"David Potter" is the name of:

*David Potter (historian), historian of Greece and Rome at University of Michigan

* David E. Potter (born 1943), founder of Psion

* David M. Potter (1910–1971), American historian at Yale University

* David W. Potter (born 1948), Scottish sports writer

* Gharlane of Eddore (pen name) (1947–2001), pen name of David G. Potter

* David S. Potter (born 1925), American politician and businessman

* Dave Potter (politician) (born 1950), California politician, current Monterey County District 5 Supervisor

* David Potter (politician), American politician, see Ohio's 13th congressional district

* Dave Potter (politician), from Vermont, see Members of the Vermont House of Representatives, 2007–2008 session

* Dave Potter (motorcyclist), see 1976 Dutch TT

More David Potter on Wikipedia.

While the board has independent power in that regard, it's very likely that they would be highly respectful of that legislative intent.

Put the total sales of Palm ever and the total sales of Psion ever all together and you get a good week in the phone sales business, ... I think there will be plenty of space in this large market.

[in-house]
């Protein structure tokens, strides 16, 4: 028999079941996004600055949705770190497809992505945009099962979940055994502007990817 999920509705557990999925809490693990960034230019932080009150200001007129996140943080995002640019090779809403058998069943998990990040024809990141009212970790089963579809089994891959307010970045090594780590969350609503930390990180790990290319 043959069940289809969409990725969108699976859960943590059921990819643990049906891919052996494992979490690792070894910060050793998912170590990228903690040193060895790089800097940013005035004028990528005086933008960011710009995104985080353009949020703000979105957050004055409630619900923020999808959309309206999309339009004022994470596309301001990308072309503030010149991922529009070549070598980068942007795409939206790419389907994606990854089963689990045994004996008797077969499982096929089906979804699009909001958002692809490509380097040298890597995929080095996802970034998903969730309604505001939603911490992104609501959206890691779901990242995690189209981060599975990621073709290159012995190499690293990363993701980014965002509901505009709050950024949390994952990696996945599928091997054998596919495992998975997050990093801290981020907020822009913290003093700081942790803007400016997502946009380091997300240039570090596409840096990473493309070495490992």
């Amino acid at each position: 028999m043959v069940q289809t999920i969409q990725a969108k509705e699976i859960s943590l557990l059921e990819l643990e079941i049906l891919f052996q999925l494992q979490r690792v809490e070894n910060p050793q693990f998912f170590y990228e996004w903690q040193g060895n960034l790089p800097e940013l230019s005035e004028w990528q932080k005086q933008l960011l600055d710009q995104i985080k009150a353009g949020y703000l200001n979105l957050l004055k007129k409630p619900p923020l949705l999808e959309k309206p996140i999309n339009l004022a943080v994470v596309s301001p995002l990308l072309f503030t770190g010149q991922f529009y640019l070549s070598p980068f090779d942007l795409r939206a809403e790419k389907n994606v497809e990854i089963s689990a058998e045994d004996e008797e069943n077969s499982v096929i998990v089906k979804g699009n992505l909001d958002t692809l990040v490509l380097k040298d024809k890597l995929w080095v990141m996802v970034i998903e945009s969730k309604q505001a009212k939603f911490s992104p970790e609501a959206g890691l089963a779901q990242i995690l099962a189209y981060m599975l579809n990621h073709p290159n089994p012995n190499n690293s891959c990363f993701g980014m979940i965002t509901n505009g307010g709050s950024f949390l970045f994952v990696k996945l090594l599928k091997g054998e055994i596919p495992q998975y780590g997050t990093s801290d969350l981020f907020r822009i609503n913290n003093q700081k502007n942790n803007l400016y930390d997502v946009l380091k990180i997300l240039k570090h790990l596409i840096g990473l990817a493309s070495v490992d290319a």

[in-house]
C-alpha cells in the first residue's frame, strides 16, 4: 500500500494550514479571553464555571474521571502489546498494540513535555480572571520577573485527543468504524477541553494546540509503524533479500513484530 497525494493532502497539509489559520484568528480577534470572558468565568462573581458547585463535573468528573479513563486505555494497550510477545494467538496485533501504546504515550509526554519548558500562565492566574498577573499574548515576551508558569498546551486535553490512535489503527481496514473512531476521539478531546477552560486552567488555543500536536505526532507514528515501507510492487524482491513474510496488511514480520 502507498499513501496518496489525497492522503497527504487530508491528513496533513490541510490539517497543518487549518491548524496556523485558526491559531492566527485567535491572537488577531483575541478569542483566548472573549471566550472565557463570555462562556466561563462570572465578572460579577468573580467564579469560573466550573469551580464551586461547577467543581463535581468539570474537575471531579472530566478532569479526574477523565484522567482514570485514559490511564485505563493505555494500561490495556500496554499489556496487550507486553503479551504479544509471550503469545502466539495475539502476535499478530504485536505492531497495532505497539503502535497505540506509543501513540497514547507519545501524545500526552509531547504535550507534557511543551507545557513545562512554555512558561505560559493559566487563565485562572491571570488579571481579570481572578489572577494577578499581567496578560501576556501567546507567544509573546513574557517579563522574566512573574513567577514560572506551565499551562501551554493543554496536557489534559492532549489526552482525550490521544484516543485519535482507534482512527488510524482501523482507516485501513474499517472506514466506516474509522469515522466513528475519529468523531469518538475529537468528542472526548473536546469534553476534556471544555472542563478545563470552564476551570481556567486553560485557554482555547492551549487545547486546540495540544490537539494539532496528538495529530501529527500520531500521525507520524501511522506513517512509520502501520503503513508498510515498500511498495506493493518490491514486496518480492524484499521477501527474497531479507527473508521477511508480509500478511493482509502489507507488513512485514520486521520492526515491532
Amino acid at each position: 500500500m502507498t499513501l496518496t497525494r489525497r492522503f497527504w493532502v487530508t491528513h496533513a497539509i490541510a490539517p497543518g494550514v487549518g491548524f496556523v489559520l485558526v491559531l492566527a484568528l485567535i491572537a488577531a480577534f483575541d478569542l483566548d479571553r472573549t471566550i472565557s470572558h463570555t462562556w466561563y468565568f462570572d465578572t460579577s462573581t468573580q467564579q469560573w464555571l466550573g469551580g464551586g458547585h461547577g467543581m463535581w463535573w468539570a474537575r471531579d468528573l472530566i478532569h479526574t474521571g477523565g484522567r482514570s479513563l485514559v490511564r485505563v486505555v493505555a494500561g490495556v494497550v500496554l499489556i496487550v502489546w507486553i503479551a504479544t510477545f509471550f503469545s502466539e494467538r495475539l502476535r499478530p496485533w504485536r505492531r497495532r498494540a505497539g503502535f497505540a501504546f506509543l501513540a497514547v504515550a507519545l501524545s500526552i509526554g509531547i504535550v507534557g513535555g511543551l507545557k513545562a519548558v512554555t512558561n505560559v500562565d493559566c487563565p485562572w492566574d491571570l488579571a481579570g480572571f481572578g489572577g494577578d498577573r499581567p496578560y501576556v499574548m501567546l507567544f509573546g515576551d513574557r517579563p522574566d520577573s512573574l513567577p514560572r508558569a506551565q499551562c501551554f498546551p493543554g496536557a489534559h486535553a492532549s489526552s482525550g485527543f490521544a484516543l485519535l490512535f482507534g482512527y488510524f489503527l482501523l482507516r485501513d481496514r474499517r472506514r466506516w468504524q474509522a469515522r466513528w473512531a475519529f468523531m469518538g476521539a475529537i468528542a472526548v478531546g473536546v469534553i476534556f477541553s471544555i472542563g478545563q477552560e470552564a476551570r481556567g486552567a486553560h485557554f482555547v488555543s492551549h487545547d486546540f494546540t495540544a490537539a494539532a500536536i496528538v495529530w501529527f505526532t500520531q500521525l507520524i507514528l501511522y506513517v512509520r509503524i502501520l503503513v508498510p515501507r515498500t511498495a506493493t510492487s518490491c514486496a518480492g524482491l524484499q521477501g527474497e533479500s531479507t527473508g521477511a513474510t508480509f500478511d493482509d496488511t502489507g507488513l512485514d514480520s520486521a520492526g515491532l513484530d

We feel we have an obligation to address the issues of the day.

We're thrilled to have such a wonderful lineup. This is a great opportunity for us to give visibility to our designation as a leadership university.

The IT (Information Technology) industry is experiencing its worst downturn since 1985, ... Against this background, it is essential that we take the hardest approach to costs, control and a return to profitability.

We don't feel I should be punished for something the city should have taken care of the first time. I talked to him (Fitzmaurice) until I was blue in the face and gave him a second chance. I'm the bad guy. I didn't do anything wrong except give the guy a second chance.

Our objective over the next several years will be to exploit the opportunities presented by our central position in these fast-growing markets, ... The scale of investment will continue to hold back profits.

I think WAP is very worthy and -- I shouldn't say this -- a little bit boring, ... Where I'm coming from is the drive for voice over (data) networks.

[According to Potter, what an operator ends up paying for a license is irrelevant to the market.] They pay their $32 billion or whatever, and it is gone. It is not relevant whether they get a return on their money -- it's not so much an issue for us in the marketplace, ... The cost gets split up on the value chain.